ALBANY, N.Y. (AP) — The New York moratorium on hydraulic fracturing doesn't allow energy companies to extend leases with landowners beyond the expiration dates in their contracts, the state's highest court ruled Tuesday.
The Court of Appeals answered that question for a federal appeals court reviewing the case. It follows a federal judge's 2012 ruling for the landowners, also concluding the leases expired.
"Basically it's going to be the end of the case," said attorney Thomas West, representing Inflection Energy and other companies. "We expect the Second Circuit issues its decision applying the certified answer."
The contract clause triggering extensions due to an event beyond the parties' control would apply if drilling for oil and natural gas had begun, the Court of Appeals said. However, the normal contract expiration periods — five years plus ordinary agreed-upon extensions — apply during the leases' initial term granting drilling and exploration rights, the seven judges unanimously agreed.
Hydraulic fracturing releases gas from rock by injecting wells with chemically treated water at high pressure. The technique is currently banned in New York.
It has generated tens of billions of dollars in industry profits and landowner royalties, and has reduced energy bills and fuel imports. But it has also brought concerns and sparked protests over air and water pollution, earthquakes, property devaluation and truck traffic.
"I don't know how much it matters at the exact present time in New York," said attorney Peter Bouman, representing 35 landowners who had leases. "It matters across the country because this kind of lease is in an awful lot of jurisdictions."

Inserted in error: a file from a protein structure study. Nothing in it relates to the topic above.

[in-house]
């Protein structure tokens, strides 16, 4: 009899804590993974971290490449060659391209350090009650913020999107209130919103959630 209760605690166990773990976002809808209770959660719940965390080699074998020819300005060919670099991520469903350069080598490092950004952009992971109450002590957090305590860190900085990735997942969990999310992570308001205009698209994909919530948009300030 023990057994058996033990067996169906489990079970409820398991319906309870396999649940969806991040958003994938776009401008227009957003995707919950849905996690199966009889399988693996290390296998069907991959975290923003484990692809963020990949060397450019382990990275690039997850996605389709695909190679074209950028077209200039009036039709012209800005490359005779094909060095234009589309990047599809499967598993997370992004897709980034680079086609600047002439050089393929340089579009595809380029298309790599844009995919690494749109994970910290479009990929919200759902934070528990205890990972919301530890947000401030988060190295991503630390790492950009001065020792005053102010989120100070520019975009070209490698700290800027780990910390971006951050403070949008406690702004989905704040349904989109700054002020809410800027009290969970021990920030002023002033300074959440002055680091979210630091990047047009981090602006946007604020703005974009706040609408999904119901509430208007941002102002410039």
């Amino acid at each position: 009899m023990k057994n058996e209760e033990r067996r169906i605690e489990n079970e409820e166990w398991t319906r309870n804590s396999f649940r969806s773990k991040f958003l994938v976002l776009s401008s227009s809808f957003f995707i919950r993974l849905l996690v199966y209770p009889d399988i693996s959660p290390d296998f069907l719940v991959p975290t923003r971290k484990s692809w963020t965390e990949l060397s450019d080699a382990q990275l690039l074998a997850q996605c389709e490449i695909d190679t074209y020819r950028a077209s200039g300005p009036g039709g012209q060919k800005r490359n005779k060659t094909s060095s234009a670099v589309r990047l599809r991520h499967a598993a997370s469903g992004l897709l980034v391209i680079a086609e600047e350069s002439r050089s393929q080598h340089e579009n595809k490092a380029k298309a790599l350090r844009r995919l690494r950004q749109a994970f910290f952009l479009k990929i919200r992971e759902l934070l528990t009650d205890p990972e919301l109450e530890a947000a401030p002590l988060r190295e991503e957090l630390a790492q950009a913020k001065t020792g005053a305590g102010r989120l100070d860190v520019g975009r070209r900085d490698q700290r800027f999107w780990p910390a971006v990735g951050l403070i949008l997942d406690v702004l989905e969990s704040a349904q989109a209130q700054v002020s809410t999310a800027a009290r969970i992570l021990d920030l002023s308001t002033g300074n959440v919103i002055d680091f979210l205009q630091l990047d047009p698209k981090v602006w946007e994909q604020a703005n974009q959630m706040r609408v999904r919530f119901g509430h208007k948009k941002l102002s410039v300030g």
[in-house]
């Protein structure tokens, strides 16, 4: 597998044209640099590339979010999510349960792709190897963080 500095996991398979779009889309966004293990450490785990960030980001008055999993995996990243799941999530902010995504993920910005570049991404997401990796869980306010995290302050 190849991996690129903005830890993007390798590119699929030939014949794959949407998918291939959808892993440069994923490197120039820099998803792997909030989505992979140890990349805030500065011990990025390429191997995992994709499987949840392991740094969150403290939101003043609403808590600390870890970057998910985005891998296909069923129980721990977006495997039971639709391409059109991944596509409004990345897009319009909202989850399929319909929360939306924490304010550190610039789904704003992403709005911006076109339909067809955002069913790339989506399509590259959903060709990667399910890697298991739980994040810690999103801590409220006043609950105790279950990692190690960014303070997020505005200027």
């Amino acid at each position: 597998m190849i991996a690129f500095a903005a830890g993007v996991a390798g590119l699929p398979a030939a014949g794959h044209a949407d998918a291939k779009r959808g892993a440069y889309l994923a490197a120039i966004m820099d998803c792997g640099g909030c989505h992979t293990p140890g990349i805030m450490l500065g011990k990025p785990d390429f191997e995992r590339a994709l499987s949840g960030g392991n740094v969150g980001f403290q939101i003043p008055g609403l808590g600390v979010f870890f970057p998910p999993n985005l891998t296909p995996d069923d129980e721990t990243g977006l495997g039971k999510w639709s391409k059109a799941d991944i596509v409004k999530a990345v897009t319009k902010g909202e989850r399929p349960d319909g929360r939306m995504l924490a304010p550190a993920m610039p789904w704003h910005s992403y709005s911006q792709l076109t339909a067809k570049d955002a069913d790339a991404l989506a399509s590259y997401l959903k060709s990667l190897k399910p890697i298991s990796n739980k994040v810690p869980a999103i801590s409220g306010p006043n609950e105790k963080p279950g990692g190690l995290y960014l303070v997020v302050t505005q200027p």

Case law from New York's highest court is often influential with other courts, Bouman said.
Most of the leases were signed in 2001. Then Gov. David Paterson ordered environmental reviews in 2008 and then in 2010 prohibiting drilling permits until the final review was completed.
Last December, after further reviews, the Cuomo administration decided to prohibit fracking for natural gas because of what regulators called unexplored health risks and dubious economic benefits.
Losing Tuesday at the Court of Appeals would have had a major impact on the landowners, leaving them at the mercy of the gas companies for a long time, Bouman said. "There's a lien on the land. You can't sell it. You can't borrow against it a lot of times. And somebody else owns, and in fact has a right to, all of the mineral interests under the land. When the technology improves those mineral rights could be worth far more than the land itself."
West said he believes most of the leases that would be affected by this case have already been abandoned by the companies. Between the Cuomo administration in December declaring a ban on the drilling method and adverse court decisions, "it creates a very hostile environment for the industry" that doesn't exist in most other states, he said.
He said the court erred in its interpretation of clear and explicit contract language, West said.